March 24, 2013
  • Marcia

    More pro-business rhetoric. If you are raising animals for the purposes of having them killed and making money in the process, then the interests of the animals are not considered. They are commodities. Some of us believe living creatures are more than means to ecomonic ends and promoters of human pleasures. They deserve the care and consideration that are in their best interest. What is in the interest of unwanted, old, and sick horses is not transportation to a slaughter house.

    March 24, 2013
  • Amy Miller

    I am shocked to how uneducated people could be on horse slaughter. In researching it there were a lot of images that haunt me still today. I think people should be more conscientious to the fact that there is a lot of over breeding done to horses. I have made a decision that if I was going to raise a horse I would find one that needed a family rather than using my beautiful mares. That is something we can all do. Another thing is if we can’t afford to feed horses don’t purchase one to begin with. I think if a horse is going to be euthanized it is the vet who needs to do it in a manner where the horse doesn’t suffer. I have had a horse euthanized and he did not suffer at all. If we want to talk about compassion then the pro-slaughter people need to see what happens in the kill room. I will never allow any of my horses to ever go there.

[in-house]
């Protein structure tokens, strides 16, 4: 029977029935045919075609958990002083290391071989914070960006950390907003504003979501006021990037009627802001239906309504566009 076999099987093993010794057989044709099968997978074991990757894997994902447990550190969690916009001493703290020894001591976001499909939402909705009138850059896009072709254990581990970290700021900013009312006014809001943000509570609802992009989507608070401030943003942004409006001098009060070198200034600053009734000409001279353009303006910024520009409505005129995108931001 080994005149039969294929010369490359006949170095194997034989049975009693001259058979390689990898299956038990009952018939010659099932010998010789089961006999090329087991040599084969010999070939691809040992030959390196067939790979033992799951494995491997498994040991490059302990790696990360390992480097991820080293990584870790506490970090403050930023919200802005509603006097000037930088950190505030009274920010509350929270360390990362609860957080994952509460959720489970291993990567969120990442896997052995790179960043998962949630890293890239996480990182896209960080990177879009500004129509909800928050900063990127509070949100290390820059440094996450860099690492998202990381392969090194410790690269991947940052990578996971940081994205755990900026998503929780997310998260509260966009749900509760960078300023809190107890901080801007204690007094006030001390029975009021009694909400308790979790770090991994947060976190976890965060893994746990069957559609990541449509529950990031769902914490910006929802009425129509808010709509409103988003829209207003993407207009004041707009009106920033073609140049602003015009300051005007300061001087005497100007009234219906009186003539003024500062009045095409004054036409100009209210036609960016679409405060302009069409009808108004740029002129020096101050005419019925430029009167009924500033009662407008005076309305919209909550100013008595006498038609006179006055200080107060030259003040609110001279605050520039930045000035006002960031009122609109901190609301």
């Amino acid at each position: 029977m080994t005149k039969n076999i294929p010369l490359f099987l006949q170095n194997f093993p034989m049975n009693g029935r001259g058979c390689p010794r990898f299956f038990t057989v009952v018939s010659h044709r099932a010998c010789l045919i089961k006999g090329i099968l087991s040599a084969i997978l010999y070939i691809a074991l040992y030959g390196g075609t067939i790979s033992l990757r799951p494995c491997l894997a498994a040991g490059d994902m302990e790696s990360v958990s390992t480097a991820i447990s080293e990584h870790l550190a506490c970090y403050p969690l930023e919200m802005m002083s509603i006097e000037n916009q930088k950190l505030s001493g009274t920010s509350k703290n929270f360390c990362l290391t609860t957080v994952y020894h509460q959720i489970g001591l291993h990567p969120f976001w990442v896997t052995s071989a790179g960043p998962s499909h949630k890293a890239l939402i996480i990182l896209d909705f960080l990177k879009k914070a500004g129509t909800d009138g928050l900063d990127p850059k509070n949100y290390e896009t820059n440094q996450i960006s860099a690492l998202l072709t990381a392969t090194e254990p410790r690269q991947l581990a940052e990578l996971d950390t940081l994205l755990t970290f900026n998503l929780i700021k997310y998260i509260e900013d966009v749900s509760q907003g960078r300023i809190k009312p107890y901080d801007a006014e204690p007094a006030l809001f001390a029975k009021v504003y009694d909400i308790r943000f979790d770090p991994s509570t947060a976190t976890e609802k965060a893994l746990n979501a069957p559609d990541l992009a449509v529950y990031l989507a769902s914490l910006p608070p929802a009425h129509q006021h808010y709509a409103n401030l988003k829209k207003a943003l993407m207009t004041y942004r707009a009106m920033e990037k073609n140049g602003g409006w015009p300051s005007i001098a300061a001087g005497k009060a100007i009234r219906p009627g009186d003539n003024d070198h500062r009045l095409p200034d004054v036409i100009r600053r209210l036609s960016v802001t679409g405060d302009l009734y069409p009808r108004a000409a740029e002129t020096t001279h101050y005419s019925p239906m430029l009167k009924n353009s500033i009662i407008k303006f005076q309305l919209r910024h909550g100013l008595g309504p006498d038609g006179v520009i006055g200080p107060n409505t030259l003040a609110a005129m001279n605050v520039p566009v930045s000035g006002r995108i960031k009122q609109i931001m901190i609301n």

March 24, 2013
  • Valerie Wehmueller

    I would like to share a quote that I love, on this beautiful, very snowy, Palm Sunday, “I hold that the more helpless a creature, the more entitled it is to protection BY man from the cruelty OF man.” Mahatma Gandhi
    STOP horse slaughter, STOP all animal abuse & cruelty! Enough is enough. The human race needs to find it’s humanity, compassion, empathy, & morals, then, maybe, we will find love, peace, caring, beauty, & our real purpose in life!